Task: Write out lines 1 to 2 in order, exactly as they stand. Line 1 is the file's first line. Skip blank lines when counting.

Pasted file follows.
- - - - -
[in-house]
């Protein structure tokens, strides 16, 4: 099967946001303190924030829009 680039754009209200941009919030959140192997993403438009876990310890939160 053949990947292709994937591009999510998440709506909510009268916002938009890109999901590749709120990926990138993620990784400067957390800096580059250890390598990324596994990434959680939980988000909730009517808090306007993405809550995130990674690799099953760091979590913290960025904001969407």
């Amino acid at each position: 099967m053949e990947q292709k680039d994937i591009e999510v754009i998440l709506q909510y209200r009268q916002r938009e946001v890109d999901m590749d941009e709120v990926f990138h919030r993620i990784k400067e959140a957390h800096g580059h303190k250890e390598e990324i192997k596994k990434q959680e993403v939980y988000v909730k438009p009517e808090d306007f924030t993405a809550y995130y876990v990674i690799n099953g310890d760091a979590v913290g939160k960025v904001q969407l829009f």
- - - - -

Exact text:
[in-house]
């Protein structure tokens, strides 16, 4: 099967946001303190924030829009 680039754009209200941009919030959140192997993403438009876990310890939160 053949990947292709994937591009999510998440709506909510009268916002938009890109999901590749709120990926990138993620990784400067957390800096580059250890390598990324596994990434959680939980988000909730009517808090306007993405809550995130990674690799099953760091979590913290960025904001969407």